Guide To Legal Video - Chapter 1: What Is Legal Video?
Legal video is audio and visual documentation of witness testimony, which are called depositions. Witness depositions are legal proceedings during which attorneys question the witness in a legal environment that is outside of a courtroom. A judge is not present, however the rules for that jurisdiction must be followed.
Depositions can take place in any number of environments. The most common place to take witness testimony will typically be at an attorney’s office in one of their conference rooms.
However, a legal videographer will often be called upon to film testimony in doctor’s offices, nursing homes, personal residences, business offices, hotels, and even prisons.
Legal videographry is more of an extension of court reporting than it is a creative video endeavor. The witness testimony that you film may be introduced as evidence at a trial. Simply put, your job as a legal videographer is to record this info accurately. Legal video plays a very important role during a trial, since not all witnesses are able to attend in person. Playing video instead of reading a transcript allows a jury to see the witness’s emotions and expressions adding impact and power to their testimony.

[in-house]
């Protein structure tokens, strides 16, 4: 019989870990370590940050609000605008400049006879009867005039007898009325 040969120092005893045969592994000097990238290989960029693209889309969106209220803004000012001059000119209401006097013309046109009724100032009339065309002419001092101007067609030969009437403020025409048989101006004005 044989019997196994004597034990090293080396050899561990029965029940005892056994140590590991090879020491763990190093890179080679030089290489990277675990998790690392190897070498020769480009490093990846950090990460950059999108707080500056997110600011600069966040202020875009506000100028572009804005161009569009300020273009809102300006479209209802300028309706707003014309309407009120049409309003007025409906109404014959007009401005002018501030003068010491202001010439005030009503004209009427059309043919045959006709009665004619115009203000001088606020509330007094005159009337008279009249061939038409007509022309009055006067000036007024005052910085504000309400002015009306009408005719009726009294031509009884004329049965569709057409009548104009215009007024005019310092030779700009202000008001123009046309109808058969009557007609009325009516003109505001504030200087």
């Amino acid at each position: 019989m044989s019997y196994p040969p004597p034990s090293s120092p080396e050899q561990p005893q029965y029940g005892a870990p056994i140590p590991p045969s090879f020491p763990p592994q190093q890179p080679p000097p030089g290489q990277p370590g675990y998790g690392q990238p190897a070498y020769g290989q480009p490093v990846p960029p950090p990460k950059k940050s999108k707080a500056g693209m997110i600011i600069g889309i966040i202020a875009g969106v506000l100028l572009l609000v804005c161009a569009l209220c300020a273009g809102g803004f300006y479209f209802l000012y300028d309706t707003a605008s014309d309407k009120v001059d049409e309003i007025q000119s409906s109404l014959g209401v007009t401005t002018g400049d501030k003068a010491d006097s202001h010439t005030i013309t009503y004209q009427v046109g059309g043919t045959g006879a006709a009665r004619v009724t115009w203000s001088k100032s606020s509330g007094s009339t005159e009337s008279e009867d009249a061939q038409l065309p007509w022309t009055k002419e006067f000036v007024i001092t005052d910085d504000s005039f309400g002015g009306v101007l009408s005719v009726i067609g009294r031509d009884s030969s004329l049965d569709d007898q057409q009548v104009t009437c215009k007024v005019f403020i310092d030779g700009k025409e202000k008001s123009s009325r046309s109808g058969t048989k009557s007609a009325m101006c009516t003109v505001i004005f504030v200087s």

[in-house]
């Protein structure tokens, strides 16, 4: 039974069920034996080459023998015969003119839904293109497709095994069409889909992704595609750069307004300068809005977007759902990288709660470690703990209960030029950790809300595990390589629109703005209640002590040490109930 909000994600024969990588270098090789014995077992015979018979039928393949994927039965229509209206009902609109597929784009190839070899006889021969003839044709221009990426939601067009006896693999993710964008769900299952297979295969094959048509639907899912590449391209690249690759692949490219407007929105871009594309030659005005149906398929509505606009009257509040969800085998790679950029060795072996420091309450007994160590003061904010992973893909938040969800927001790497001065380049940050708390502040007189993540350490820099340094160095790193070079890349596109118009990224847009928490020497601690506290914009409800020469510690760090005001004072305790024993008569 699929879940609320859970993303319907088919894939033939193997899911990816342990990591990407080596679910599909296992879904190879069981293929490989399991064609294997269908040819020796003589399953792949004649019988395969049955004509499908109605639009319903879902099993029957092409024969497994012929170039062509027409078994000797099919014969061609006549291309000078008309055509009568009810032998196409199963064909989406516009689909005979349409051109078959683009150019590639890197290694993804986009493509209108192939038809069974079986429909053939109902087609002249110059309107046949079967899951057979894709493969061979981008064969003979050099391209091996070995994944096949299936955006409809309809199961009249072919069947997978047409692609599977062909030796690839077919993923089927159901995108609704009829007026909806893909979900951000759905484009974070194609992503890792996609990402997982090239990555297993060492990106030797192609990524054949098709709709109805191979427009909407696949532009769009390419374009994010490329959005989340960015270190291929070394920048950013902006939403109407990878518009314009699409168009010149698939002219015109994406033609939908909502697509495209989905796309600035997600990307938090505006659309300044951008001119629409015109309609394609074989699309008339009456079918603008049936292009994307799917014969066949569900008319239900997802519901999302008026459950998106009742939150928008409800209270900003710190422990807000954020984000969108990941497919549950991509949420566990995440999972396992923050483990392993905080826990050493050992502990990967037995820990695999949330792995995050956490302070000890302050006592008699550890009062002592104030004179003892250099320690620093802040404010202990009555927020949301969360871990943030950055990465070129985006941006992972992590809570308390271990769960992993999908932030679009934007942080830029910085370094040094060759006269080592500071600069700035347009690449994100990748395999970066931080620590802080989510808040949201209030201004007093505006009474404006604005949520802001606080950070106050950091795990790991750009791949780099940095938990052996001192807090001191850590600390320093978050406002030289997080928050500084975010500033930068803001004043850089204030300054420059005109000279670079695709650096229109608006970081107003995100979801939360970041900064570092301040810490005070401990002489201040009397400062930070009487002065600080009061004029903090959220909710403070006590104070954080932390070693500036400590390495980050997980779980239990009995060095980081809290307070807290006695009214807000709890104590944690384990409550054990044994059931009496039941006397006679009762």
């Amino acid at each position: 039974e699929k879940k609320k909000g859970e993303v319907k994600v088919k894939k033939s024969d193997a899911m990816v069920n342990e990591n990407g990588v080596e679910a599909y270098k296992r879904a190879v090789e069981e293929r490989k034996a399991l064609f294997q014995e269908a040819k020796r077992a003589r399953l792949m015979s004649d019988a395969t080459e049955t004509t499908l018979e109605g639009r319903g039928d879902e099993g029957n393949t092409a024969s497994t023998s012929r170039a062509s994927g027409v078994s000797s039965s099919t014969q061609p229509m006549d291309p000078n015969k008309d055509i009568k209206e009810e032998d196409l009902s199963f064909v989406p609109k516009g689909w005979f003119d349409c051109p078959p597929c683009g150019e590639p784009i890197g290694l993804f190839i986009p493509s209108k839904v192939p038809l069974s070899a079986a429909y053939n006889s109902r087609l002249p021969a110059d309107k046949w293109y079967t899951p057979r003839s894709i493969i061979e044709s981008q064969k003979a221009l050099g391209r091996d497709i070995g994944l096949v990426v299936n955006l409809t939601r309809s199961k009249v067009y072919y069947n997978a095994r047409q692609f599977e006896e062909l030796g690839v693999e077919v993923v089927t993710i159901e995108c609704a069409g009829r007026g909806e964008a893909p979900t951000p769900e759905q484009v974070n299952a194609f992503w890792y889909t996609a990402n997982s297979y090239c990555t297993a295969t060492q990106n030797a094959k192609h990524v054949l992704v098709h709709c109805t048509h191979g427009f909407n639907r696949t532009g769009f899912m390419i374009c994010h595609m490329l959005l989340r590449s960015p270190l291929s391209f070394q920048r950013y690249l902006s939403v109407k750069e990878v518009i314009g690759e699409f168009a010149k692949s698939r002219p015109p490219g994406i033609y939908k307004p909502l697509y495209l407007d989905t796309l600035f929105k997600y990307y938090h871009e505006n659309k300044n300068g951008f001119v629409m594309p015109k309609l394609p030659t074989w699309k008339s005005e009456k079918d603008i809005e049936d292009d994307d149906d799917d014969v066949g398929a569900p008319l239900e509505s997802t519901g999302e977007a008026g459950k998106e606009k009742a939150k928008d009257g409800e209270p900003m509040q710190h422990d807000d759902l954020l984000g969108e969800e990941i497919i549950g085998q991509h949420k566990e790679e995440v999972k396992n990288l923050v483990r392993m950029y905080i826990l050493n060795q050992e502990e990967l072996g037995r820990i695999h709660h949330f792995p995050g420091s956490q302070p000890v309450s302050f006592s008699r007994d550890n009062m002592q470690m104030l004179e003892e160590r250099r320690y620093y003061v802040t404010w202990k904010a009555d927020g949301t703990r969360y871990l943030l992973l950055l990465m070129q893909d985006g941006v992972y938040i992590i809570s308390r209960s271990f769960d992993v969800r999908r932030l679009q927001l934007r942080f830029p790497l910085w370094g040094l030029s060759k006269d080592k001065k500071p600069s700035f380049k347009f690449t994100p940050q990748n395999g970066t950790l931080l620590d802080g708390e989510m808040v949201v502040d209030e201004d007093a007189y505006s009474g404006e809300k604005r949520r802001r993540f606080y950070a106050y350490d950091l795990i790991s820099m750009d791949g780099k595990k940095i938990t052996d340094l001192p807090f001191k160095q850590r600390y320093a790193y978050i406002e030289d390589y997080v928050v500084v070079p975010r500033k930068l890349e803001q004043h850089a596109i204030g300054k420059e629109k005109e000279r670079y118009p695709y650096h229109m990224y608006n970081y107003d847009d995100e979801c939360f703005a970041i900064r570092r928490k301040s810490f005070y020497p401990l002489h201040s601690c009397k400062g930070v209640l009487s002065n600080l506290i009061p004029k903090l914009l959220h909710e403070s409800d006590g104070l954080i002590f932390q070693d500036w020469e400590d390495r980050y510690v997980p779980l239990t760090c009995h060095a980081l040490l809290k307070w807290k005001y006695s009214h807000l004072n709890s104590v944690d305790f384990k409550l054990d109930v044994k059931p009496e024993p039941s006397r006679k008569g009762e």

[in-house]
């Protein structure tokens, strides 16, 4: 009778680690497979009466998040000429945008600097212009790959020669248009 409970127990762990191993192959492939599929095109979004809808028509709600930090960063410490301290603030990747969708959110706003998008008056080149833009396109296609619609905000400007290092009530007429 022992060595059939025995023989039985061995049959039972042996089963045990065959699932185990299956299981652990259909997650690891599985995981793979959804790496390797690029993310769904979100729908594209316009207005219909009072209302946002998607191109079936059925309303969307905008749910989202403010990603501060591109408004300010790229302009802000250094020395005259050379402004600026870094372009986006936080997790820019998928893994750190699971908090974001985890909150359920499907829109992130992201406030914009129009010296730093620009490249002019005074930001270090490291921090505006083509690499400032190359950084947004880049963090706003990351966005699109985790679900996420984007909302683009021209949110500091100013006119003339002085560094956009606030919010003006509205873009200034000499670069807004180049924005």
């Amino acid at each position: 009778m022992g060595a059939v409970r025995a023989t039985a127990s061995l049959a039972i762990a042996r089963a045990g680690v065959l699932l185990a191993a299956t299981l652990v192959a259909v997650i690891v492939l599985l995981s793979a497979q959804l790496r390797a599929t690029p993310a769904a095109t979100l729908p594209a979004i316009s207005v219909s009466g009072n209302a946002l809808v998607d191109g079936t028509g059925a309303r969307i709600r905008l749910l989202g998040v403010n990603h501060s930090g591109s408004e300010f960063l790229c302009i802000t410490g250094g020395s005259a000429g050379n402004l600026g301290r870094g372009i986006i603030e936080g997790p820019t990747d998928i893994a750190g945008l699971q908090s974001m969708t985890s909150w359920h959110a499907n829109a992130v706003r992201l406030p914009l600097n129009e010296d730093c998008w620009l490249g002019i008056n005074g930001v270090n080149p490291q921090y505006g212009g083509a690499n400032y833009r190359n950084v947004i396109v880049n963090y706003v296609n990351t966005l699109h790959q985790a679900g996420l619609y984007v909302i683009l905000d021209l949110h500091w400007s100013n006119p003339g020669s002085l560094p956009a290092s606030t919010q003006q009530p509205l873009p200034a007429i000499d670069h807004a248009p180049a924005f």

There are several reasons why an attorney may take the deposition of a witness. Often, depending on the witness’s circumstances, he or she may not be able to appear in court during trial. Taking the witness’s deposition under oath in a legal environment makes their testimony a legal document that can then be presented in court.
Another reason for taking a deposition, is that it gives the opposing attorney a chance to see what a witness may or may not know before they go to trial. It also can give an attorney a good idea of how that witness will come across at trial. For instance, will this person look credible to a jury?
Depositions can be taken for any type of case. Most will involve personal injury or some type of medical malpractice. Other types that you will tend to see on a regular basis will be wrongful termination, wrongful death, insurance fraud, and property damage.
WHO IS PRESENT?
During a deposition, there can be a number of people in the room. Most commonly, the witness will be present, along with their attorney. The plaintiff’s attorney will be present as well. Often, there will be a paralegal or legal assistant in the room. Then finally, the court reporter and legal videographer are present as well. If it is a large case, each side may be represented by several attorneys.
Depending on the location of the deposition and an attorneys schedule and travel considerations, some of the attorneys may choose to appear by telephone or videoconference.
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